Medical Mystery

Junior Madison Moore faces unsolved health issues

Rhea Patel, Writer

This story was written prior to the COVID-19 outbreak and was intended to be released in our March print issue.


Pitch black is all junior Madison Moore saw as she came tumbling down. What started as a normal summer cross country practice in 2018 quickly turned into an ongoing nightmare. As she was running her usual route with her usual teammates, Moore suddenly passed out, and what happened that day was only the beginning of her unsolved mystery.

Since that summer, Moore has been dealing with various symptoms, such as passing out while running,  migraines, headaches and some chronic head pain. She has also experienced tremors where her hands shake rapidly. Moore now has fatigue and has experienced hair loss, losing all of her hair at one point. Doctors said the hair loss could be another symptom, or it could be due to the stress her body is under. When the hair loss was in its initial stage, Moore used headbands to cover it so that most people didn’t notice. As her symptoms progressed, her hair loss increased as well, causing chunks of hair to fall out in the shower.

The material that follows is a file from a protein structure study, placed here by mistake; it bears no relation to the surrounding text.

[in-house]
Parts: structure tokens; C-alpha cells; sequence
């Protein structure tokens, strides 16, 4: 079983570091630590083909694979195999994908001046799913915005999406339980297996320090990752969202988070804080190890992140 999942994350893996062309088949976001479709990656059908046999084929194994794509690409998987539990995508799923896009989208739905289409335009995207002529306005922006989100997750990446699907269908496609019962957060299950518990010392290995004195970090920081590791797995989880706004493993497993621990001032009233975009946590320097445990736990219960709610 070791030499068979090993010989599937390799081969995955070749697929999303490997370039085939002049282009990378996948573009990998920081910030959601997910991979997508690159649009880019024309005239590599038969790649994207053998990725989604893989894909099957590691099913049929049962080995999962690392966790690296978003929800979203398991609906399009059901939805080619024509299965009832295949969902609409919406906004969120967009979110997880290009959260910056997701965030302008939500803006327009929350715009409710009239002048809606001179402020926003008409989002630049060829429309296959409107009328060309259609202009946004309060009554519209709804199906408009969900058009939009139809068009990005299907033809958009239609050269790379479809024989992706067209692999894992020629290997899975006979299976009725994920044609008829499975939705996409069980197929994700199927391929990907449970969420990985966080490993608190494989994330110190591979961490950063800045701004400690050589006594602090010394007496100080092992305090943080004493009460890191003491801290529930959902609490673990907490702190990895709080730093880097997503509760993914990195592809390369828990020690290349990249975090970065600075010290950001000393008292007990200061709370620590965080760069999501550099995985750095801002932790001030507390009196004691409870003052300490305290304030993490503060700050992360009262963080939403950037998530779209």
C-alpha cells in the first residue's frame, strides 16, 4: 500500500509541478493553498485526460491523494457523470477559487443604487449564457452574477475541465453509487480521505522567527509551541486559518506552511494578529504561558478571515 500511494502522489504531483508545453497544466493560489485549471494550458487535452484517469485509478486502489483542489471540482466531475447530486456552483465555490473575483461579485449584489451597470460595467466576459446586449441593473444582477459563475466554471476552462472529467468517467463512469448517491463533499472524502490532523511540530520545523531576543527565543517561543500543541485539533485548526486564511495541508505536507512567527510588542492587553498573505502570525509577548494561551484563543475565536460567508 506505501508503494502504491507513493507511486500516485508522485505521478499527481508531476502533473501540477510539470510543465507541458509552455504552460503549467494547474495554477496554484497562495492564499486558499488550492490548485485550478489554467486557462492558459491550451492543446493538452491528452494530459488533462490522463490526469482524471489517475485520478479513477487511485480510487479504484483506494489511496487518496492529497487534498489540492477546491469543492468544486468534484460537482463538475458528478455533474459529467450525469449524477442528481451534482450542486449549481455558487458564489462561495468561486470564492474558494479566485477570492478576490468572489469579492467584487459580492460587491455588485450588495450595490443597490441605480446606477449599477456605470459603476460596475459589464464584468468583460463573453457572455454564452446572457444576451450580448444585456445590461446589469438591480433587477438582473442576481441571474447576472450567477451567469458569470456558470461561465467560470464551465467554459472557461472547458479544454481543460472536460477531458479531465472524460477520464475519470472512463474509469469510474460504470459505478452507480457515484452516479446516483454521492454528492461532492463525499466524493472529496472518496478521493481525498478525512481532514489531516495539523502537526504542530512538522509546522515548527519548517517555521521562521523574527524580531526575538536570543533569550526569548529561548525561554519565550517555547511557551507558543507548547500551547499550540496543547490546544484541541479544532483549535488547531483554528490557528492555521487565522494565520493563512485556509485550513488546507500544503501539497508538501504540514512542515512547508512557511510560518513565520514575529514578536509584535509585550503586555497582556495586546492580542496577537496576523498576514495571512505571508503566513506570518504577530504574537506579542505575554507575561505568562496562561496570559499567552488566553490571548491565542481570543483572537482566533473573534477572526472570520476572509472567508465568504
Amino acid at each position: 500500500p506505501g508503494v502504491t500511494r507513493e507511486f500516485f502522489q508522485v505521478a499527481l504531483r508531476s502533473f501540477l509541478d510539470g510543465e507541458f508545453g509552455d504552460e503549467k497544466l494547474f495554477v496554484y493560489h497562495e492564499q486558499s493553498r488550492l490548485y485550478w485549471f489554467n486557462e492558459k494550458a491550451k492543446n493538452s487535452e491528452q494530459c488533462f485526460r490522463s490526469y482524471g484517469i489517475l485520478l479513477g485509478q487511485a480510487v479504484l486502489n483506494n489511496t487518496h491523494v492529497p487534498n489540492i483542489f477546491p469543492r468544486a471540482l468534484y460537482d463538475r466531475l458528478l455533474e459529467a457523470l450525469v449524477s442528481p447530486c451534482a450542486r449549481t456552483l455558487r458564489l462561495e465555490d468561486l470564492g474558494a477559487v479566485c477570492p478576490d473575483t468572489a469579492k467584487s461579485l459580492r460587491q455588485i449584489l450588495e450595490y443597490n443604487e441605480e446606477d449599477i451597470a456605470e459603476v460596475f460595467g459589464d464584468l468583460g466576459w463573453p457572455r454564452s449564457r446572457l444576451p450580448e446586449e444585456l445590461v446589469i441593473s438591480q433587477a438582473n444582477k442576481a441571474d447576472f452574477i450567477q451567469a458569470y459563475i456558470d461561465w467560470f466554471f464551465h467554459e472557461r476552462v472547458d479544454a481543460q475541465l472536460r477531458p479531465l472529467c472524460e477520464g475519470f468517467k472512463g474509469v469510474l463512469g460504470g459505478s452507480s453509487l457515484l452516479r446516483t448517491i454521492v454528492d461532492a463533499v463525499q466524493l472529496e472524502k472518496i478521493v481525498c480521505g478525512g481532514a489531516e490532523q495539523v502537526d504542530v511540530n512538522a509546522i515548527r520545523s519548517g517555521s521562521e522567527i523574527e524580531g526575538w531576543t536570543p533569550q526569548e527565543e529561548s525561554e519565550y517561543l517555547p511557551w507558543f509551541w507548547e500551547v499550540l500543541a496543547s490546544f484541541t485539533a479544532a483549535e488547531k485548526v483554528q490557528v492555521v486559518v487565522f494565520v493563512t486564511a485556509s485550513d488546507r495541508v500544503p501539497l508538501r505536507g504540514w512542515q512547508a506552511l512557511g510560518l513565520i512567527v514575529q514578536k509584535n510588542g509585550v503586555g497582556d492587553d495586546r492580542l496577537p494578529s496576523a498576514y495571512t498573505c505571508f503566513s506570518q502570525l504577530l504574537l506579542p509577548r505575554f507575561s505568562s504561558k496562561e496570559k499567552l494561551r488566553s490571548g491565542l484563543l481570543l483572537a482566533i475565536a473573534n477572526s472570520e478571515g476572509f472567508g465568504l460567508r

“Once, it fell out almost completely,” Moore said. “It was hard to cover it up [as well as] deal with how people reacted. A girl being bald, especially in high school, people look at you differently and make assumptions about things. One person thought that I was going through chemotherapy, which I’m not. People look at you differently, which is something you can see, so it opens your eyes to who your real friends are. People are very judgmental, but the hardest part overall is how people’s perception changes.”